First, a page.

I have heard that you only have to list the previous five years of work history on a job application. The reason I’m asking is because in 10 years of nursing, I’ve held six different jobs. I know this looks unattractive to employers and could reduce my marketability. Also, one of the jobs only lasted seven months. I would like to not include that one at all, especially since I don’t plan to pursue that particular specialty again.
Dear Donna replies:
What you heard is not correct. On a job application (which is different from a resumé), you must complete all requested information. Work history becomes especially important when applying for a patient care position because many states have laws requiring full disclosure of past employers. This is to protect the public (and the employer) from those nurses who are suspected but never convicted or disciplined for possible wrongdoing (drug diversion, harming patients) and who just keep changing jobs to hide it.
Regarding your erratic work history, you may just have to deal with that on an interview, which I’ll discuss further in a moment. Eliminating positions on your resumé, especially a position that is more than a few months long, is not advisable. First, you’d have to account for that time as “not working” and second, if the interviewer or screener finds out you worked there and you didn’t mention it, it could look suspicious. You’d be amazed at how that information can come out.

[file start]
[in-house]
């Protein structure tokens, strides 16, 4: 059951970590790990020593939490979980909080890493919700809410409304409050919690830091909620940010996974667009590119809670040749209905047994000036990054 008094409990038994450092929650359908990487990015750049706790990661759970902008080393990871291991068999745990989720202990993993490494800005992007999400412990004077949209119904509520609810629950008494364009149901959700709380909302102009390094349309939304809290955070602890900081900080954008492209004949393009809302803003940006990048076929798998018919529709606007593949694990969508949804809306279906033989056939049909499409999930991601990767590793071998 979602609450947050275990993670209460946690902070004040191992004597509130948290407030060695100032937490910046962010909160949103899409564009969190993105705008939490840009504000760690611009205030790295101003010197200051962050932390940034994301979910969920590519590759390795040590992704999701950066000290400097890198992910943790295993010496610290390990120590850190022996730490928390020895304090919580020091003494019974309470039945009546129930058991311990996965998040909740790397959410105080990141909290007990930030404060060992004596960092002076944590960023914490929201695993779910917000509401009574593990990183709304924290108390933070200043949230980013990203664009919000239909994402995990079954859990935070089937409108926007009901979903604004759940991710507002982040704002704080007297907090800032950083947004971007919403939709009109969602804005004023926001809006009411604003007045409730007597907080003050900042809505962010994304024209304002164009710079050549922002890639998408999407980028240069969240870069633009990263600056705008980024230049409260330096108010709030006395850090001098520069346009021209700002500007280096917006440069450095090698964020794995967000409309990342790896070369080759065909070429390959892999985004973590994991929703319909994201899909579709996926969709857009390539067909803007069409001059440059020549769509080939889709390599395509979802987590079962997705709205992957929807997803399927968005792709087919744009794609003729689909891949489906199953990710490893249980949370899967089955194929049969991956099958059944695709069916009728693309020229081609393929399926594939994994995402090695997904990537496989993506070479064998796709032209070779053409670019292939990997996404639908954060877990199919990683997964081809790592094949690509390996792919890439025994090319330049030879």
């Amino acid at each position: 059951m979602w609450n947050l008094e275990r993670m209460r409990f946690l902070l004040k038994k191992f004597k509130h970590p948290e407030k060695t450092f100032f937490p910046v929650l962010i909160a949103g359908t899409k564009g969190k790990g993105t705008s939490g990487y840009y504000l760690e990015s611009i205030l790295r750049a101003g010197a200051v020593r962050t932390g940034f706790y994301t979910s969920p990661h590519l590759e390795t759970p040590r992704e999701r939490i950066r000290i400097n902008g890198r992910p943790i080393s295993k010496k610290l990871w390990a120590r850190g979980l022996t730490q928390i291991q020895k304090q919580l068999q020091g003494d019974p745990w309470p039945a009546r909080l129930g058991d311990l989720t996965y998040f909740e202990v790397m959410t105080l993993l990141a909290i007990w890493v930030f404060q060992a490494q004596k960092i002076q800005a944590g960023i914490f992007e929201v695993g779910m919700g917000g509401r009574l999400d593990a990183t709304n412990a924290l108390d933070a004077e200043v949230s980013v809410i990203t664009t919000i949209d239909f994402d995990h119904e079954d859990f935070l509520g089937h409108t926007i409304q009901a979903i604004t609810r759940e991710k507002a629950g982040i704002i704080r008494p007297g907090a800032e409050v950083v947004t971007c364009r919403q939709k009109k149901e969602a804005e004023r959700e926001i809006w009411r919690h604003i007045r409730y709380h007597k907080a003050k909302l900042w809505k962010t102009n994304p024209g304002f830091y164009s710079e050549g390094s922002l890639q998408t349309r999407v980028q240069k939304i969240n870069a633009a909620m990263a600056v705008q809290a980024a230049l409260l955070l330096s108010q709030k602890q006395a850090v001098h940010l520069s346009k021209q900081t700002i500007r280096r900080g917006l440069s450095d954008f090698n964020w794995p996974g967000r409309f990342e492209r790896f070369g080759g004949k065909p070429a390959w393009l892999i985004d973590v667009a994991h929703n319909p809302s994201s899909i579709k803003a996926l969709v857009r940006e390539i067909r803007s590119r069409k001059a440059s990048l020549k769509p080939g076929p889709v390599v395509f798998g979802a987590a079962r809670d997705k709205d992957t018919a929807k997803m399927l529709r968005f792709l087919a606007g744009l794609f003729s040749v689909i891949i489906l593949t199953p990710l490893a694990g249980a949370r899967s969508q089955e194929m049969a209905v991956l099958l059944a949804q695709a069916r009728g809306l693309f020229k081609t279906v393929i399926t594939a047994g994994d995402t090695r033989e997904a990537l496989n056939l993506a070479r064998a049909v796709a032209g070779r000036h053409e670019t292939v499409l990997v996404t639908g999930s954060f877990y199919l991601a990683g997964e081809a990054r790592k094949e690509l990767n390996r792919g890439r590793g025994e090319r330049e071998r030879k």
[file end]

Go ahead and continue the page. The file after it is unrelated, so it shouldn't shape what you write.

I wish I knew why you changed jobs so much. That issue needs to be dealt with. Perhaps you are having difficulty finding the right fit for you. If that is the case or if you had problems of any type on the jobs, you may need the services of a nursing career coach to work that out. You can’t continue to job-hop. Find a nurse coach by doing an Internet search, asking around, or getting a referral from the International Coach Federation (www.coachfederation.com) or your state chapter of the American Nurses Association (whether or not you are a member). Be sure to find a nurse coach who has familiarity with a wide variety of nursing career options.
During an interview, when asked why so many jobs, and depending on the actual reason, say something like, “I’ve had trouble finding my niche in nursing and have been trying on a lot of hats. I’m ready to settle down in one place and really take the time to learn and grow and I’d love to do that here.”
Read “Picking Up The Pieces of Your Career” (www.Nurse.com/Cardillo/Pieces).